I should say serve, but honestly, once you’ve tasted the first mouthful, you’ll want to attack and devour the rest – an absolute triumph of a pudding!!!!!

Inspired by…

Nigella Lawson

How easy…

Really easy and it is rather a show-stopper of a pud for very little effort!

 

Chocolate and Coffee Mousse with Rum

Silky, smooth and deeply, decadently chocolatey with a hint of rum, these very grown up chocolate mousses takes just a few minutes to knock up and even less time to demolish! Very yummy and deliciously naughty!

Makes 6

What you need…

125g dark chocolate (70% cocoa solids), chunked

25ml espresso coffee

1 tablespoon rum

3 large, happy eggs, separated

1 tablespoon maple syrup

What to do…

Use a handheld electric whisk to beat the egg whites until they form soft peaks. Set aside.

Tip the chocolate into a heatproof bowl, add the espresso and rum and then sit the bowl in a steamer over a pan of boiling water (bain marie).

As soon as the chocolate has melted, take the bowl out of the bain marie and allow the chocolate mixture to cool for 2 minutes. Stir in the egg yolks and maple syrup.

Use a metal balloon whisk to fold 1 spoonful of egg whites into the chocolate mixture. Tip in the remainder of the egg white and then very gently fold into the mixture, again using the balloon whisk.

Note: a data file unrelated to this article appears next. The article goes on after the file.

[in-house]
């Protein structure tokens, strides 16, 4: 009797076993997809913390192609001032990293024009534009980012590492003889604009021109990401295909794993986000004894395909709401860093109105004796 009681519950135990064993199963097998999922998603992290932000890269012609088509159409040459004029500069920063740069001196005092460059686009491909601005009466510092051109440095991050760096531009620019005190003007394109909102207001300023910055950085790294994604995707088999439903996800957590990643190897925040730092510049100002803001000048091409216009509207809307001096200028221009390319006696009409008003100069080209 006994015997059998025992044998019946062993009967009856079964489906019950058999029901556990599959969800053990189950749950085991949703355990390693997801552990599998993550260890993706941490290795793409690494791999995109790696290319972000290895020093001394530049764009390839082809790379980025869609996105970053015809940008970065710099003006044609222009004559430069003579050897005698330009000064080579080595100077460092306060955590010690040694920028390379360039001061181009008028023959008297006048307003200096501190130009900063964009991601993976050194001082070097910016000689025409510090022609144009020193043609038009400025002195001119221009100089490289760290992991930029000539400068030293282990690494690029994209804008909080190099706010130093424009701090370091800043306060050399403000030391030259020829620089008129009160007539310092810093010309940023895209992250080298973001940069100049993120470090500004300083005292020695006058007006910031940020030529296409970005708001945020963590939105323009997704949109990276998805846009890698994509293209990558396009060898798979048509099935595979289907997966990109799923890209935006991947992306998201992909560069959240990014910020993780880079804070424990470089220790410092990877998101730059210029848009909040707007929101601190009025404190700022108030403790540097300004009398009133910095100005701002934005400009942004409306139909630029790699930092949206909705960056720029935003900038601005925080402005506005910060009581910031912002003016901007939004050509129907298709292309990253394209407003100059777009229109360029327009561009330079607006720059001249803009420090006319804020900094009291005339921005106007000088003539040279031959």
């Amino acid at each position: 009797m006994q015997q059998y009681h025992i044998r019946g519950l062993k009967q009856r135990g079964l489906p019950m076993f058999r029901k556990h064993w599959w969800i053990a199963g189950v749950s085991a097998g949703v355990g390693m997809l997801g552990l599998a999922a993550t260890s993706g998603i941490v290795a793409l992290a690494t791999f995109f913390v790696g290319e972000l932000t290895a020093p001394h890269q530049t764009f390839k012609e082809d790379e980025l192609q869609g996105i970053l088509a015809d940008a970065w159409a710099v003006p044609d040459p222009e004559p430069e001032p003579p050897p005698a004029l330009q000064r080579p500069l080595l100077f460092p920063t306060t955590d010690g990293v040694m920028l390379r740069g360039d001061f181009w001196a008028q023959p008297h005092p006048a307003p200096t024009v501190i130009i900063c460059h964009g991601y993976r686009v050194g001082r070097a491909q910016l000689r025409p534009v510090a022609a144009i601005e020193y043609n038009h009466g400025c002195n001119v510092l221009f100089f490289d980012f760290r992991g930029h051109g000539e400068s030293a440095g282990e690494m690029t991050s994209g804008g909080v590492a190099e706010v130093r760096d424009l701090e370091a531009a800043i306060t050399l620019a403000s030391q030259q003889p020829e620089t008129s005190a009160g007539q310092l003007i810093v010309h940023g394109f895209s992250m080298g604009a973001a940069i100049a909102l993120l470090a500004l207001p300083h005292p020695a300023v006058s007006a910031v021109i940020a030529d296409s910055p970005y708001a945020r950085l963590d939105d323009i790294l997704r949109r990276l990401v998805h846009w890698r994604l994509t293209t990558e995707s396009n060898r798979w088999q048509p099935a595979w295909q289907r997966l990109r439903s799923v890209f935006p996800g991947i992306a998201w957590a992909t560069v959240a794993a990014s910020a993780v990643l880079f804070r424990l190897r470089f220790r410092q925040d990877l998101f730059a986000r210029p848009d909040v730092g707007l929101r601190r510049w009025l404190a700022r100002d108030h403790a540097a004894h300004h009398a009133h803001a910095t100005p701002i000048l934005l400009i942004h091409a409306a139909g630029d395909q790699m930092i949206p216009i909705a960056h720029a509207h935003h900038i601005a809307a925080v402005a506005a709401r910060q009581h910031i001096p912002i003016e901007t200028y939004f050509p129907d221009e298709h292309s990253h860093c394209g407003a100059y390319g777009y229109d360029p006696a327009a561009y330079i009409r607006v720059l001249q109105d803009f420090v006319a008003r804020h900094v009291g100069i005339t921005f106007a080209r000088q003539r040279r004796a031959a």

Divide the mixture between 6 pretty glasses, cups or bowls and pop into the fridge for 2 hours.

If you fancy, you can decorate your mousses with a little grated white chocolate, but otherwise just serve them as the come – deliciously naughty!

Inspired by…

Kirstie Allsopp

How Easy…

Really, really easy and quick.

 

 

Pineapple Steeped in Kirsch

I don’t suppose I can really call this a recipe, but it’s definitely worth sharing. This dessert is gorgeously refreshing and tangy BUT with a definite kick – the sweet, juicy flavour of the pineapple combined with the subtle (but extremely alcoholic) taste of the Kirsch cherry liqueur is simply sublime. A lovely dessert, summer or winter, but especially good after something really spicy, e.g. a hot curry.

What you need…

1 ripe pineapple

80ml Kirsch liqueur

Sprig of mint, to garnish (optional)

What to do…